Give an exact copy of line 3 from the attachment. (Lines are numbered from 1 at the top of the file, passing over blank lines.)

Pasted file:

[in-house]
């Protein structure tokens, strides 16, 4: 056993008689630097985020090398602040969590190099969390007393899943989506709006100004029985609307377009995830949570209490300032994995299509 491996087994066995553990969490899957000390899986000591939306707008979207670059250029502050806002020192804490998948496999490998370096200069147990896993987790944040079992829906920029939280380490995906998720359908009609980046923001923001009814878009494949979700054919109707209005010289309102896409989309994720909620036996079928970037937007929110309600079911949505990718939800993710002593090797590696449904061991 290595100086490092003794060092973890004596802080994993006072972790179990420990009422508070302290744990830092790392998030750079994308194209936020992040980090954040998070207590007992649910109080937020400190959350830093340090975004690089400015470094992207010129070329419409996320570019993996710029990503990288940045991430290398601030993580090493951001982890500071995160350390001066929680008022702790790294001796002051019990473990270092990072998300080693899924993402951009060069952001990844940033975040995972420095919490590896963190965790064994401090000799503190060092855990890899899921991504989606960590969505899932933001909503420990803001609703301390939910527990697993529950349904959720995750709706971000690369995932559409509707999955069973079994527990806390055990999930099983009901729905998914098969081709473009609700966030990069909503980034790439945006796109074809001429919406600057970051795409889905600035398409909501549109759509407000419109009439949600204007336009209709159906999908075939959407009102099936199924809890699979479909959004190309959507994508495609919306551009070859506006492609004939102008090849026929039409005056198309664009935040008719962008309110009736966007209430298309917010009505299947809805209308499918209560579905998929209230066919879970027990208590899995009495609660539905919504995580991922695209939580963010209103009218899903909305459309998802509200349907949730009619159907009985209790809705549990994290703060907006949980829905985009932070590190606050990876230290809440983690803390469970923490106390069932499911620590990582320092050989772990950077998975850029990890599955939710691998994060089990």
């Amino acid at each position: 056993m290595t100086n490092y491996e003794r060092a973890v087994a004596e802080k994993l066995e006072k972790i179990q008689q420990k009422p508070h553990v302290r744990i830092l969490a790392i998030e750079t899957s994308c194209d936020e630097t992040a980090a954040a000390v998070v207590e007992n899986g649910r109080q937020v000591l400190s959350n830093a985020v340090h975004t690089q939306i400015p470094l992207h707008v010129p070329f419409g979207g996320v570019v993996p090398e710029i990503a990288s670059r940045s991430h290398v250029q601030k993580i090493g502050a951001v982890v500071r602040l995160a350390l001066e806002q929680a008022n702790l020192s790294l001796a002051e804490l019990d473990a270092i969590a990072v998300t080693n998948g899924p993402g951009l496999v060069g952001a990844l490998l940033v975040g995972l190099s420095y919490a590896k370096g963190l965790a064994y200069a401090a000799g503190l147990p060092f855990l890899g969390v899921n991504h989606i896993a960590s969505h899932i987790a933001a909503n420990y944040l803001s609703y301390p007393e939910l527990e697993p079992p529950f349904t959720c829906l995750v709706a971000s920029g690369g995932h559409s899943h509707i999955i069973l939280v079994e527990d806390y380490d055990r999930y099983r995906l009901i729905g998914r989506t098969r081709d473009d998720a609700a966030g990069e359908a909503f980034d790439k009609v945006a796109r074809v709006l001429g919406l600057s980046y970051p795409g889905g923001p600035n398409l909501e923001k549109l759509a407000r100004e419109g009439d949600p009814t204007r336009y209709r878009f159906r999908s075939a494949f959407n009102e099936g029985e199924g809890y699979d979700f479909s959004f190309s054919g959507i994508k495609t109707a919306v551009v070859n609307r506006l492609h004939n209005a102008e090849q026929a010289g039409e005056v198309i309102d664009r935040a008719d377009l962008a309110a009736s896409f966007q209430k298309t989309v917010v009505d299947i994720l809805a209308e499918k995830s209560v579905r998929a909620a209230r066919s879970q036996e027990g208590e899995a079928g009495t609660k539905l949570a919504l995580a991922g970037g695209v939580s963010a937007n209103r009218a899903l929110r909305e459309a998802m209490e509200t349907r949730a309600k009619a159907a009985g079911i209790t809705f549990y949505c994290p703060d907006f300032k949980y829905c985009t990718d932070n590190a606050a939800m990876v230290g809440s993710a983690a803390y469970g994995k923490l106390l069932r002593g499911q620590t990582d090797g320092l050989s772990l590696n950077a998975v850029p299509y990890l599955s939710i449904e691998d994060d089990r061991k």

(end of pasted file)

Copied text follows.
């Amino acid at each position: 056993m290595t100086n490092y491996e003794r060092a973890v087994a004596e802080k994993l066995e006072k972790i179990q008689q420990k009422p508070h553990v302290r744990i830092l969490a790392i998030e750079t899957s994308c194209d936020e630097t992040a980090a954040a000390v998070v207590e007992n899986g649910r109080q937020v000591l400190s959350n830093a985020v340090h975004t690089q939306i400015p470094l992207h707008v010129p070329f419409g979207g996320v570019v993996p090398e710029i990503a990288s670059r940045s991430h290398v250029q601030k993580i090493g502050a951001v982890v500071r602040l995160a350390l001066e806002q929680a008022n702790l020192s790294l001796a002051e804490l019990d473990a270092i969590a990072v998300t080693n998948g899924p993402g951009l496999v060069g952001a990844l490998l940033v975040g995972l190099s420095y919490a590896k370096g963190l965790a064994y200069a401090a000799g503190l147990p060092f855990l890899g969390v899921n991504h989606i896993a960590s969505h899932i987790a933001a909503n420990y944040l803001s609703y301390p007393e939910l527990e697993p079992p529950f349904t959720c829906l995750v709706a971000s920029g690369g995932h559409s899943h509707i999955i069973l939280v079994e527990d806390y380490d055990r999930y099983r995906l009901i729905g998914r989506t098969r081709d473009d998720a609700a966030g990069e359908a909503f980034d790439k009609v945006a796109r074809v709006l001429g919406l600057s980046y970051p795409g889905g923001p600035n398409l909501e923001k549109l759509a407000r100004e419109g009439d949600p009814t204007r336009y209709r878009f159906r999908s075939a494949f959407n009102e099936g029985e199924g809890y699979d979700f479909s959004f190309s054919g959507i994508k495609t109707a919306v551009v070859n609307r506006l492609h004939n209005a102008e090849q026929a010289g039409e005056v198309i309102d664009r935040a008719d377009l962008a309110a009736s896409f966007q209430k298309t989309v917010v009505d299947i994720l809805a209308e499918k995830s209560v579905r998929a909620a209230r066919s879970q036996e027990g208590e899995a079928g009495t609660k539905l949570a919504l995580a991922g970037g695209v939580s963010a937007n209103r009218a899903l929110r909305e459309a998802m209490e509200t349907r949730a309600k009619a159907a009985g079911i209790t809705f549990y949505c994290p703060d907006f300032k949980y829905c985009t990718d932070n590190a606050a939800m990876v230290g809440s993710a983690a803390y469970g994995k923490l106390l069932r002593g499911q620590t990582d090797g320092l050989s772990l590696n950077a998975v850029p299509y990890l599955s939710i449904e691998d994060d089990r061991k």